Air-Cushioned Backpacks - Product Review
Like many travelers, I use a backpack as a carry-on bag. Wearing a backpack is more convenient than lugging a heavy camera or computer bag, and after an experience with a shoulder bag that compressed my carotid artery and sent me to the hospital for 18 days in 2005, I'm convinced that it's far safer.
Until recently, my standard backpack was a JanSport book and laptop bag that I bought many years ago. It worked well as a repository for travel gear, but it wasn't especially comfortable. So I couldn't help being intrigued when I received an e-mail a few months ago that began:
"In 2005, AirBac was just an idea. After observing school kids dragging their heavy backpacks, an inventor went to work in his garage and created the lift back. The very first bag was a modified book bag with a blood pressure device stitched into the back and when pumped with air, began to lift upright.
"After undergoing many revisions and entering mass production, the AirBac came to be. AirBac initially found success through parent/teacher associations, social events and a grass roots campaign. Chiropractors then saw the benefits of such a bag and began to sell it out of their catalogues. Now AirBac is no longer just a school bag; it holds the laptops for business execs, camera equipment for photographers, and supplies for hikers but most of all, it takes the weight off your shoulders and spine."
The idea of an air-cushioned backpack sounded clever--and unique. Would the product's execution live up to the innovative concept? I decided to satisfy my curiosity, and AirBac sent me a backpack for field-testing. (I chose the AirTech model. This roomy backpack has a laptop pocket and retails for US $89.99, which puts it right in the middle of the AirBac price range.)
The first thing I noticed about the AirBac was the large, netting-covered air bladder in the lower lumbar area. When I loaded up the backpack and slipped my arms through the heavily-padded shoulder straps, I felt the air bladder resting gently against my spine, distributing the weight of the pack's contents across my lower back. The AirBac felt much more comfortable than my traditional backpack--not merely because of the better weight distribution, but also because the air bladder insulated me from hard or lumpy objects inside the bag.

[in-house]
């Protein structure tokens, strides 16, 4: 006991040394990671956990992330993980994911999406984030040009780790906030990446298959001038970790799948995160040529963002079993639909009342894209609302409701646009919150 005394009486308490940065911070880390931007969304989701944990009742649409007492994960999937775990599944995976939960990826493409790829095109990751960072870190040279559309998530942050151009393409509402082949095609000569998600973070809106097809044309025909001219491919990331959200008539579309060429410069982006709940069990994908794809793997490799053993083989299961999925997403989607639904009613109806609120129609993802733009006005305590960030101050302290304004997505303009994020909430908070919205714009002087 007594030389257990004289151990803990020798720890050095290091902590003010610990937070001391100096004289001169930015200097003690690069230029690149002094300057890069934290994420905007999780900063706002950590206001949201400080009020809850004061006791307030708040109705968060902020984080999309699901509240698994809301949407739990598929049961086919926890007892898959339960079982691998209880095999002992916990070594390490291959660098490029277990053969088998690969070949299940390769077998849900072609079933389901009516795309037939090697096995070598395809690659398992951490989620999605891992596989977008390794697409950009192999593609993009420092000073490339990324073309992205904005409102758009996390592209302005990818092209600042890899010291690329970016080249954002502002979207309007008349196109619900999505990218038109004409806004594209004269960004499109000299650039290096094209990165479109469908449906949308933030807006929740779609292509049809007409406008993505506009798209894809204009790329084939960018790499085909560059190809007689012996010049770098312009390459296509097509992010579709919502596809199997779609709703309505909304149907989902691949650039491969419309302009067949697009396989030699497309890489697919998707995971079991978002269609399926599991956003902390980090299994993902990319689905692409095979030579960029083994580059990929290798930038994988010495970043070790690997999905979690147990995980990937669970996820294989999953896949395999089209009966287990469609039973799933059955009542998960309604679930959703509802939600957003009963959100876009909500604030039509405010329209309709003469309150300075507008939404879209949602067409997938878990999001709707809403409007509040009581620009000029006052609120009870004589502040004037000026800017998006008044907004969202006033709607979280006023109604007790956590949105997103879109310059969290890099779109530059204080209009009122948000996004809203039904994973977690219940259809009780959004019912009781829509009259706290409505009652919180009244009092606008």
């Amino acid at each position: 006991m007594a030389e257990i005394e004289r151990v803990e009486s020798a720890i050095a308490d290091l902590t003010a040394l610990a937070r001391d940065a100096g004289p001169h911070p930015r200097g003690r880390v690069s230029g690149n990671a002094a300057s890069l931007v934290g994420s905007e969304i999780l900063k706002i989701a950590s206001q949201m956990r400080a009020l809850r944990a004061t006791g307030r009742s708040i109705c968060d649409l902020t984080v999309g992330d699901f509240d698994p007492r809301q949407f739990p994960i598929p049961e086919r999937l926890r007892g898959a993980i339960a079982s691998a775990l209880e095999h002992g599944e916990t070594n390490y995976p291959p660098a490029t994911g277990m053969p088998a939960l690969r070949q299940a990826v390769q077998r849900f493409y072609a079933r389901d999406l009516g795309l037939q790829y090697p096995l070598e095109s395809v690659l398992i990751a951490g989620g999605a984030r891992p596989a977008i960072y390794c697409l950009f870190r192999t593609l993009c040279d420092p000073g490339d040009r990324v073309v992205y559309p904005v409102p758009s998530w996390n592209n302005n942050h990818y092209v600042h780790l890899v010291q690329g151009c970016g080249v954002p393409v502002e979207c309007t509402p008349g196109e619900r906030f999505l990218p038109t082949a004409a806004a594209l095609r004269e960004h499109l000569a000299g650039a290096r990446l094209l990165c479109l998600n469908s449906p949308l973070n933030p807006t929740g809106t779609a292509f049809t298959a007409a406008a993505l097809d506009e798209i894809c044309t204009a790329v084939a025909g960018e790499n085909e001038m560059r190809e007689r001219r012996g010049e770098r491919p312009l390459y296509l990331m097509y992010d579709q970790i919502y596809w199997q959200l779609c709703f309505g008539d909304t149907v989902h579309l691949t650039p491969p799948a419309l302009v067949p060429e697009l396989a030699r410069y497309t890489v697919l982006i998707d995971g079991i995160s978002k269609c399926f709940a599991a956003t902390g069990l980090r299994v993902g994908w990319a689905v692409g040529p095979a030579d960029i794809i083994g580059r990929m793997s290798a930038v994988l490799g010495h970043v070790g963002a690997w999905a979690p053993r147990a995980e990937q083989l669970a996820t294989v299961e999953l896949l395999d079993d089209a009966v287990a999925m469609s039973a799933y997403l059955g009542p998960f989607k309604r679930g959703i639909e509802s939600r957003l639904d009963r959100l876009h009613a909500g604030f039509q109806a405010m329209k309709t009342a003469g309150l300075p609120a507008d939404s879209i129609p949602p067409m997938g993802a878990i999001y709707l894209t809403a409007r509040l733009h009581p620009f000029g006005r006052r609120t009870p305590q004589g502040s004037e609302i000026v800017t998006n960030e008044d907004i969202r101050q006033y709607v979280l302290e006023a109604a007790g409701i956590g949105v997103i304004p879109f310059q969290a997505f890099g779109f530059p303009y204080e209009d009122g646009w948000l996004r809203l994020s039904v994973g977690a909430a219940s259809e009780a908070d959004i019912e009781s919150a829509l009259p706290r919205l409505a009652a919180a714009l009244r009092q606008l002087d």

Design and quality
I was leery of learning to use a new backpack, since I already had a system of packing that worked well, but the AirTech's layout and features quickly reassured me: The design was almost perfect for my needs, with plenty of room inside and a good assortment of pockets (including pockets within pockets, in some cases). See the captioned product photos below for more details.
Just as important, the AirBac's product quality was excellent, and it was obvious that the backpack's designers hadn't skimped on what car manufacturers like to call "fit and finish." The AirBac looked and felt like a high-end product, with quality fabrics and subtle engineering details.
Field-testing the AirBac AirTech
For me, the real test of a suitcase or backpack is how it performs in the field. I loaded up the AirBac AirTech with two cameras, a notebook computer, an iPod Touch, assorted chargers and electrical adapters, notebooks, alarm clocks, a flashlight, reading material, emergency chocolate bars, medicines, and other gear.
I carried the AirBac in three airports, on airplanes and water buses, through the streets of Venice, and aboard the hotel barge La Bella Vita. The AirTech was comfortable to wear (even when fully loaded, in warm weather), and its well-designed compartments made travel items easier to find than in my previous backpack.
Once you try AirBac, you'll never go back.
For more information about AirBac backpacks (including the AirTech model that I tested), visit airbac.com.
These product photos were supplied by AirBac. They show details of the AirBac AirTech model that I field-tested:
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